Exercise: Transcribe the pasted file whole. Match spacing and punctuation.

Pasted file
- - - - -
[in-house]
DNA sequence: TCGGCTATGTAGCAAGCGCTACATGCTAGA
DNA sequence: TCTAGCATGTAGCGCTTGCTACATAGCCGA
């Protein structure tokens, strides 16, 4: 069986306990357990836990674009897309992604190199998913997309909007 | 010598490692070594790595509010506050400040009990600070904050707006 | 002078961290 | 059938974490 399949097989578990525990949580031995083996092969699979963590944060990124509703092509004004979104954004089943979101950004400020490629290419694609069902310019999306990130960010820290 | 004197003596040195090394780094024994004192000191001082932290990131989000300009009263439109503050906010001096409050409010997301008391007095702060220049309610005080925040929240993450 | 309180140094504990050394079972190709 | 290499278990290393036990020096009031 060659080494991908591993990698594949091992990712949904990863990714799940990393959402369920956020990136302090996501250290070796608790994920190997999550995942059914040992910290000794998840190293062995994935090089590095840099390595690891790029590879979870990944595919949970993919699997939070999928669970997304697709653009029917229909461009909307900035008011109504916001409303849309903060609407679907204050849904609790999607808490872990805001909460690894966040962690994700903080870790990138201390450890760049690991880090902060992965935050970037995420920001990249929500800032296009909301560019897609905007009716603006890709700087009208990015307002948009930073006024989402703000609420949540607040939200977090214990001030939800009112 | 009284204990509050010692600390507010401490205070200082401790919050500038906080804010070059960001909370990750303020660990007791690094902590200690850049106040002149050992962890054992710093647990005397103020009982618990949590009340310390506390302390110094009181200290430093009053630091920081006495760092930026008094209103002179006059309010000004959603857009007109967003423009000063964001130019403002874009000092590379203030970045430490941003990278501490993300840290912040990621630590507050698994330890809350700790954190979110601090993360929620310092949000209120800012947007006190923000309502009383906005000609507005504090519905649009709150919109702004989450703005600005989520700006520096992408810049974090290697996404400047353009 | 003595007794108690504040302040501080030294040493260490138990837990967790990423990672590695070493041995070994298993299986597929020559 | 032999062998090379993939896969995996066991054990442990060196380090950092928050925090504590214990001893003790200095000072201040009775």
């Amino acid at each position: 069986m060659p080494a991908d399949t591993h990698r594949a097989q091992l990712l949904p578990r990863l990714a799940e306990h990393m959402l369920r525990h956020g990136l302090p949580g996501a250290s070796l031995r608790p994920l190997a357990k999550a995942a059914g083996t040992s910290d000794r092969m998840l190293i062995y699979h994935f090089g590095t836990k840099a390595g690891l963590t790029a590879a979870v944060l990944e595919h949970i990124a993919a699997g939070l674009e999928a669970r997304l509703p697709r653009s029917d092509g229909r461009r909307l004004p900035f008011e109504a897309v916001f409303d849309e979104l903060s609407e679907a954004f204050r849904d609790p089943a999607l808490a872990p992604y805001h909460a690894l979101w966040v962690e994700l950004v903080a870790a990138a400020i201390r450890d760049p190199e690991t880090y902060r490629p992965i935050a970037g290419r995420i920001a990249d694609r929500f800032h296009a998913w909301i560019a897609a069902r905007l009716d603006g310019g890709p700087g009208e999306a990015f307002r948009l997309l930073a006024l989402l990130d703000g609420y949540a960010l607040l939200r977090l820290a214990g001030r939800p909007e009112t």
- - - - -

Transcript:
[in-house]
DNA sequence: TCGGCTATGTAGCAAGCGCTACATGCTAGA
DNA sequence: TCTAGCATGTAGCGCTTGCTACATAGCCGA
């Protein structure tokens, strides 16, 4: 069986306990357990836990674009897309992604190199998913997309909007 | 010598490692070594790595509010506050400040009990600070904050707006 | 002078961290 | 059938974490 399949097989578990525990949580031995083996092969699979963590944060990124509703092509004004979104954004089943979101950004400020490629290419694609069902310019999306990130960010820290 | 004197003596040195090394780094024994004192000191001082932290990131989000300009009263439109503050906010001096409050409010997301008391007095702060220049309610005080925040929240993450 | 309180140094504990050394079972190709 | 290499278990290393036990020096009031 060659080494991908591993990698594949091992990712949904990863990714799940990393959402369920956020990136302090996501250290070796608790994920190997999550995942059914040992910290000794998840190293062995994935090089590095840099390595690891790029590879979870990944595919949970993919699997939070999928669970997304697709653009029917229909461009909307900035008011109504916001409303849309903060609407679907204050849904609790999607808490872990805001909460690894966040962690994700903080870790990138201390450890760049690991880090902060992965935050970037995420920001990249929500800032296009909301560019897609905007009716603006890709700087009208990015307002948009930073006024989402703000609420949540607040939200977090214990001030939800009112 | 009284204990509050010692600390507010401490205070200082401790919050500038906080804010070059960001909370990750303020660990007791690094902590200690850049106040002149050992962890054992710093647990005397103020009982618990949590009340310390506390302390110094009181200290430093009053630091920081006495760092930026008094209103002179006059309010000004959603857009007109967003423009000063964001130019403002874009000092590379203030970045430490941003990278501490993300840290912040990621630590507050698994330890809350700790954190979110601090993360929620310092949000209120800012947007006190923000309502009383906005000609507005504090519905649009709150919109702004989450703005600005989520700006520096992408810049974090290697996404400047353009 | 003595007794108690504040302040501080030294040493260490138990837990967790990423990672590695070493041995070994298993299986597929020559 | 032999062998090379993939896969995996066991054990442990060196380090950092928050925090504590214990001893003790200095000072201040009775």
């Amino acid at each position: 069986m060659p080494a991908d399949t591993h990698r594949a097989q091992l990712l949904p578990r990863l990714a799940e306990h990393m959402l369920r525990h956020g990136l302090p949580g996501a250290s070796l031995r608790p994920l190997a357990k999550a995942a059914g083996t040992s910290d000794r092969m998840l190293i062995y699979h994935f090089g590095t836990k840099a390595g690891l963590t790029a590879a979870v944060l990944e595919h949970i990124a993919a699997g939070l674009e999928a669970r997304l509703p697709r653009s029917d092509g229909r461009r909307l004004p900035f008011e109504a897309v916001f409303d849309e979104l903060s609407e679907a954004f204050r849904d609790p089943a999607l808490a872990p992604y805001h909460a690894l979101w966040v962690e994700l950004v903080a870790a990138a400020i201390r450890d760049p190199e690991t880090y902060r490629p992965i935050a970037g290419r995420i920001a990249d694609r929500f800032h296009a998913w909301i560019a897609a069902r905007l009716d603006g310019g890709p700087g009208e999306a990015f307002r948009l997309l930073a006024l989402l990130d703000g609420y949540a960010l607040l939200r977090l820290a214990g001030r939800p909007e009112t």